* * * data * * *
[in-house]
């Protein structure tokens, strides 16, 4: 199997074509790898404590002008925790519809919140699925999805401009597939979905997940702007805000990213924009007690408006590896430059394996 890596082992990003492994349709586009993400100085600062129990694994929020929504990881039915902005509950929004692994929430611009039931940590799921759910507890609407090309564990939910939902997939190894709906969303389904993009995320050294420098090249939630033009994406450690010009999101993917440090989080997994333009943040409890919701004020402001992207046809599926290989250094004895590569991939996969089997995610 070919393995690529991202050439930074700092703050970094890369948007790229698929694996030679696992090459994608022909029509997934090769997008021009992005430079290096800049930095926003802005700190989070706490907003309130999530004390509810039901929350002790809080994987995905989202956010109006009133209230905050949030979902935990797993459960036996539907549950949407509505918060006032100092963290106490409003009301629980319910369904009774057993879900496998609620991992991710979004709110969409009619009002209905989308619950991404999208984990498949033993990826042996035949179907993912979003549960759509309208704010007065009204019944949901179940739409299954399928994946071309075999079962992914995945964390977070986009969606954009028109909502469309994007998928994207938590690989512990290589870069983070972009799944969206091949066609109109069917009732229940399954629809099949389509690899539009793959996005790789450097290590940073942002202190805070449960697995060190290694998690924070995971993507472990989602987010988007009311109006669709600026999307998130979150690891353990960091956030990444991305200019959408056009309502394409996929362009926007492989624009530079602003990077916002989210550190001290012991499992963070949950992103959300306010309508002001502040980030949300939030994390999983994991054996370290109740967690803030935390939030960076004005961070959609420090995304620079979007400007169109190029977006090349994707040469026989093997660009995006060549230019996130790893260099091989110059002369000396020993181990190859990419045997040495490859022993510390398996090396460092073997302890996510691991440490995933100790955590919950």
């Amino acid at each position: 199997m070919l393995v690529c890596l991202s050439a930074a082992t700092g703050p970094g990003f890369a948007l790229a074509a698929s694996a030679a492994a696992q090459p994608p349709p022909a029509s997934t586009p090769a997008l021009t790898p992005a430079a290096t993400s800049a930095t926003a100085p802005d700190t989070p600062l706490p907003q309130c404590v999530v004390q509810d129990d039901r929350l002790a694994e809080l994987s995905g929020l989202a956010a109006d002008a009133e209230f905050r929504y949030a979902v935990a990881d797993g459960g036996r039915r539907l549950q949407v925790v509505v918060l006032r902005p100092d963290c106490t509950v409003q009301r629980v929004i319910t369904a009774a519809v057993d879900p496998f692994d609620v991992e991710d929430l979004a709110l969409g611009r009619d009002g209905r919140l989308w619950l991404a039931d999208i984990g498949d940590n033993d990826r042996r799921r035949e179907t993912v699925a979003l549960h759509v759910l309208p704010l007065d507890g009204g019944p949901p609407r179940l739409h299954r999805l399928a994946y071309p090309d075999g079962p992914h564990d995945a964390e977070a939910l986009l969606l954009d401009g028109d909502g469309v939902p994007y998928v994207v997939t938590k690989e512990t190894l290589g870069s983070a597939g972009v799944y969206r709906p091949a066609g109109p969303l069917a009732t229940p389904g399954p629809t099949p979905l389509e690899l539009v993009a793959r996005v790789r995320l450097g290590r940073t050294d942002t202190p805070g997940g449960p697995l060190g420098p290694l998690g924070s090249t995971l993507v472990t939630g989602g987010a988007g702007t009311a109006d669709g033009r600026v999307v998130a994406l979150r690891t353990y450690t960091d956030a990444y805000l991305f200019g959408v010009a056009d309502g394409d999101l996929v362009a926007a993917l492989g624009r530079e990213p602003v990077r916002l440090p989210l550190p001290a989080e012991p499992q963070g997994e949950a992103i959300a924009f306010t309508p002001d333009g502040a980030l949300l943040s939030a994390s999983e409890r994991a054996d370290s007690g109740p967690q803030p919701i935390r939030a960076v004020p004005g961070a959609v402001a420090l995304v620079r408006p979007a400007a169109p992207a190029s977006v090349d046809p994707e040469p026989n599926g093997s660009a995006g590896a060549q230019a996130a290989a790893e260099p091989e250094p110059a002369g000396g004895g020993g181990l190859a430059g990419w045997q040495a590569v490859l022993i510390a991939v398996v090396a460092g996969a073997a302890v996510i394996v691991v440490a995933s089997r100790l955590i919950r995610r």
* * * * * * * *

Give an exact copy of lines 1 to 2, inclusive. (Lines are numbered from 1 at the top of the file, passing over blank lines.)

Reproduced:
[in-house]
């Protein structure tokens, strides 16, 4: 199997074509790898404590002008925790519809919140699925999805401009597939979905997940702007805000990213924009007690408006590896430059394996 890596082992990003492994349709586009993400100085600062129990694994929020929504990881039915902005509950929004692994929430611009039931940590799921759910507890609407090309564990939910939902997939190894709906969303389904993009995320050294420098090249939630033009994406450690010009999101993917440090989080997994333009943040409890919701004020402001992207046809599926290989250094004895590569991939996969089997995610 070919393995690529991202050439930074700092703050970094890369948007790229698929694996030679696992090459994608022909029509997934090769997008021009992005430079290096800049930095926003802005700190989070706490907003309130999530004390509810039901929350002790809080994987995905989202956010109006009133209230905050949030979902935990797993459960036996539907549950949407509505918060006032100092963290106490409003009301629980319910369904009774057993879900496998609620991992991710979004709110969409009619009002209905989308619950991404999208984990498949033993990826042996035949179907993912979003549960759509309208704010007065009204019944949901179940739409299954399928994946071309075999079962992914995945964390977070986009969606954009028109909502469309994007998928994207938590690989512990290589870069983070972009799944969206091949066609109109069917009732229940399954629809099949389509690899539009793959996005790789450097290590940073942002202190805070449960697995060190290694998690924070995971993507472990989602987010988007009311109006669709600026999307998130979150690891353990960091956030990444991305200019959408056009309502394409996929362009926007492989624009530079602003990077916002989210550190001290012991499992963070949950992103959300306010309508002001502040980030949300939030994390999983994991054996370290109740967690803030935390939030960076004005961070959609420090995304620079979007400007169109190029977006090349994707040469026989093997660009995006060549230019996130790893260099091989110059002369000396020993181990190859990419045997040495490859022993510390398996090396460092073997302890996510691991440490995933100790955590919950």